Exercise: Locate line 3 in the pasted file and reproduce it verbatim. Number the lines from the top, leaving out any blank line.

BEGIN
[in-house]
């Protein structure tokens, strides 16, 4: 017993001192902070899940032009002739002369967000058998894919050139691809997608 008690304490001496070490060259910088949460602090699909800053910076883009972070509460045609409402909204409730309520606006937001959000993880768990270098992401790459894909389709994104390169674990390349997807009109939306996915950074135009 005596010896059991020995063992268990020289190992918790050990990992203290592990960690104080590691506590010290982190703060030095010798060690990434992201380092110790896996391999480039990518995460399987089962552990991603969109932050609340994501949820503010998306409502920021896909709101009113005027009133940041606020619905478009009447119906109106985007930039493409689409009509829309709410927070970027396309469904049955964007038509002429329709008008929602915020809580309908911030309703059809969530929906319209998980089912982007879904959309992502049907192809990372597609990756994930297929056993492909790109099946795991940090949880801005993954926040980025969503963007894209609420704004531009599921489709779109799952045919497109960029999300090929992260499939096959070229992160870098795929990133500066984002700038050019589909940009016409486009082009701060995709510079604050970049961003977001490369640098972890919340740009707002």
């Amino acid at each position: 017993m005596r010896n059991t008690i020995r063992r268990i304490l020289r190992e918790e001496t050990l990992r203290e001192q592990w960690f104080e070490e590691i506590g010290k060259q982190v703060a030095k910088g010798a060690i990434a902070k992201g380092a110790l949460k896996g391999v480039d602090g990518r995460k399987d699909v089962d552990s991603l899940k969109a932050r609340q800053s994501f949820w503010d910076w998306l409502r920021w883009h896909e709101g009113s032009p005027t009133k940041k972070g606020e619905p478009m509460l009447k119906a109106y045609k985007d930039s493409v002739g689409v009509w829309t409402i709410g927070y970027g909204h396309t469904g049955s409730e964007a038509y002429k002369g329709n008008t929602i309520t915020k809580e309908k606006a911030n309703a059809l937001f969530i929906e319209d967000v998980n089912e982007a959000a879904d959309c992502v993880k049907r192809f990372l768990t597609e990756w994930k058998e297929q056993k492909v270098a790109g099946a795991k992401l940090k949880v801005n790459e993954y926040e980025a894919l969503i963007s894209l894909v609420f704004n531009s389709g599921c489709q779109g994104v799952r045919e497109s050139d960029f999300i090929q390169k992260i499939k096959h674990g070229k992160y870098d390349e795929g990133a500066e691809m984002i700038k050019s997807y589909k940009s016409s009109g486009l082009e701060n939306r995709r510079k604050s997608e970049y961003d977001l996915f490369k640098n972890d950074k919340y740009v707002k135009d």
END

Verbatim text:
């Amino acid at each position: 017993m005596r010896n059991t008690i020995r063992r268990i304490l020289r190992e918790e001496t050990l990992r203290e001192q592990w960690f104080e070490e590691i506590g010290k060259q982190v703060a030095k910088g010798a060690i990434a902070k992201g380092a110790l949460k896996g391999v480039d602090g990518r995460k399987d699909v089962d552990s991603l899940k969109a932050r609340q800053s994501f949820w503010d910076w998306l409502r920021w883009h896909e709101g009113s032009p005027t009133k940041k972070g606020e619905p478009m509460l009447k119906a109106y045609k985007d930039s493409v002739g689409v009509w829309t409402i709410g927070y970027g909204h396309t469904g049955s409730e964007a038509y002429k002369g329709n008008t929602i309520t915020k809580e309908k606006a911030n309703a059809l937001f969530i929906e319209d967000v998980n089912e982007a959000a879904d959309c992502v993880k049907r192809f990372l768990t597609e990756w994930k058998e297929q056993k492909v270098a790109g099946a795991k992401l940090k949880v801005n790459e993954y926040e980025a894919l969503i963007s894209l894909v609420f704004n531009s389709g599921c489709q779109g994104v799952r045919e497109s050139d960029f999300i090929q390169k992260i499939k096959h674990g070229k992160y870098d390349e795929g990133a500066e691809m984002i700038k050019s997807y589909k940009s016409s009109g486009l082009e701060n939306r995709r510079k604050s997608e970049y961003d977001l996915f490369k640098n972890d950074k919340y740009v707002k135009d």